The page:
Statistical
TREND Function
Fits a leastsquares regression line to a range or array and
returns the yvalues along that line for the xvalues you
specify.
by
Charley Kyd, MBA Microsoft Excel MVP, 20052014
The Father of Spreadsheet Dashboard Reports

Syntax
Managers... 
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personally help you to apply the Excel methods in this
article to your own organization.
Click here to learn more. 
TREND(known_y's,
known_x's, new_x's, const)

known_y's
Required. The set of values you already know in the
relationship:
y = mx + b.

known_x's
Optional. A set of values you might already know in the
relationship:
y = mx + b.

If known_x's is
omitted, it is assumed to be the array {1,2,3,...} that
is the same size as known_y's.

The array known_x's
can include one or more sets of variables. If only one
variable is used, known_y's and known_x's
can be ranges of any shape, as long as they have equal
dimensions. If more than one variable is used,
known_y's must have a height of one row or a width
of one column.

new_x's
Optional. New xvalues for which you want TREND to return
corresponding yvalues.

If you omit new_x's,
it is assumed to be the same as known_x's.

If you omit both known_x's
and new_x's, they are assumed to be the array
[1,2,3,...] that is the same size as known_y's.

The new_x's argument must
include a row or column for each independent variable,
just as known_x's does. So if knowny's
is in a single column, knownx's and
new_x's should have the same number of columns.

const
Optional. A logical value that specifies whether to force
the constant b to equal 0.

If const is TRUE or omitted, b
is calculated normally.

If const is FALSE, b is set
equal to 0 and the mvalues are adjusted so that
y = mx.
Applies To
Excel 2003 and above.
Examples
You can
download this example workbook here,
along with all other example workbooks I've completed for this
Excel help area.
Example 1:
The
formulas in row 3 find the trend for the data over seven months.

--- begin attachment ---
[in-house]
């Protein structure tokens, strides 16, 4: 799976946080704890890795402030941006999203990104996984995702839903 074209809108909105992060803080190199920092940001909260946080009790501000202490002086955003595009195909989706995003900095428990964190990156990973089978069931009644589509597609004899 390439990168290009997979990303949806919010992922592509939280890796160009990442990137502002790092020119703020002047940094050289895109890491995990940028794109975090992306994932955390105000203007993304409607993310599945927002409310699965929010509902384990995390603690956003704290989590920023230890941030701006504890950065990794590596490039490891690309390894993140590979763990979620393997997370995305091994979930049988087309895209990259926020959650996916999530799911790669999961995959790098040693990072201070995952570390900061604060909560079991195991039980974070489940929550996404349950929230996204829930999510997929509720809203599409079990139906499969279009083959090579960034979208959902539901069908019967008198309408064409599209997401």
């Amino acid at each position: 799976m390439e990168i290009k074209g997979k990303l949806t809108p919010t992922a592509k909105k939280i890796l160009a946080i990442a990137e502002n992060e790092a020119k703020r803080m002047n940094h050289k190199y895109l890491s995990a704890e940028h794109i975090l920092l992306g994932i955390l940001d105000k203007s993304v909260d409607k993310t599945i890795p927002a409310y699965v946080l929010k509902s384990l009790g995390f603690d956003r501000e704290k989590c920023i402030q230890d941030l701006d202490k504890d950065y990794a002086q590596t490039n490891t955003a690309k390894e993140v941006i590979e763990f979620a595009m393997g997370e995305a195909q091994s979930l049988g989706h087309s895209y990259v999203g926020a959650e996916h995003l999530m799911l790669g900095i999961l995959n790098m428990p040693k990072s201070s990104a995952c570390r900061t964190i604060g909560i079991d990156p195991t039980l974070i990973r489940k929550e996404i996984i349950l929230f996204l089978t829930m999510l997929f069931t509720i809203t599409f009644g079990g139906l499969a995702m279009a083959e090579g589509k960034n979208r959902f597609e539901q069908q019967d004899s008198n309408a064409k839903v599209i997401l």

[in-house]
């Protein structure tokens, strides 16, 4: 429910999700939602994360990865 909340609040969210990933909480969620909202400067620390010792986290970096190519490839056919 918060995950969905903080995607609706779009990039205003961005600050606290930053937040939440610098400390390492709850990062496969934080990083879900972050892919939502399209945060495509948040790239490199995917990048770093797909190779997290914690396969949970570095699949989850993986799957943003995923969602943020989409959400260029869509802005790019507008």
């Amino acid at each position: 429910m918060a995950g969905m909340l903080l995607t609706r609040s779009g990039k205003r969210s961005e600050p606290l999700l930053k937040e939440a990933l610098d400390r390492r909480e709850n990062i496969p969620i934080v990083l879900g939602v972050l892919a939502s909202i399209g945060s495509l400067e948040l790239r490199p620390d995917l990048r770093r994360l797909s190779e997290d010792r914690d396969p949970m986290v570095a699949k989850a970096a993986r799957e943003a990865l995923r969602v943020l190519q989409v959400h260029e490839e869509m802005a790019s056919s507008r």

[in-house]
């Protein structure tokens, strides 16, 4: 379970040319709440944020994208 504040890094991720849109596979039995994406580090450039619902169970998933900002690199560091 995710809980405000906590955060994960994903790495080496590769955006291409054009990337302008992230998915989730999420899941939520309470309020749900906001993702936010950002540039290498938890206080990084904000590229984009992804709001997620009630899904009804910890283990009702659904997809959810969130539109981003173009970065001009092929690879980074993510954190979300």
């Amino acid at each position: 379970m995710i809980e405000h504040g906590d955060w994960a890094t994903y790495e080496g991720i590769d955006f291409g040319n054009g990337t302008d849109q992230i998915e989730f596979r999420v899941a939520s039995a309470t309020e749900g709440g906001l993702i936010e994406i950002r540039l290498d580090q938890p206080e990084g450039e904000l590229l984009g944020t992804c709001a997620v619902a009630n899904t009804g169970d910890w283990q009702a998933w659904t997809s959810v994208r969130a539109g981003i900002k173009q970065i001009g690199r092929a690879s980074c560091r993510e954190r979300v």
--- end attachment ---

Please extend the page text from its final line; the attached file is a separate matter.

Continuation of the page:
Because the const argument was omitted, the formula
used the default value of TRUE.
The formula for cell B3 is copied to the right as shown in the
figure.
In the chart, you can see that the calculated trend follows the
data very closely.
Example 2:
The formulas in row 3 find the trend in the data over
seven periods. Here, however, the const argument was included.
When you compare the values in row 3 of this example to the
values in row 3 of the previous example, you'll see a slight
difference. This is because dates aren't evenly spaced as the
seven periods are.
Even so, the values are so similar that the two charts look
virtually identical.
Example 3:
Row
3 in this example is quite different from row 3 of the preceding
examples. This is because the const argument is FALSE.
By setting const to FALSE we change the TREND equation
from y = mx + b to y = mx.
That is, we force the trend line to have a yintercept equal to
zero.
This chart makes the change in the trend easier to see. In
the previous two charts, the red line meets the y axis at about
2. But here, it touches at zero exactly.
Example 4:
This example from the STEYX
function, shows the TREND function in use. Here, we add the
standard error to each trend value to define the High boundary,
and we subtract the standard error to define the Low boundary.
You can find a more complete version of this
example of
data boundaries here.
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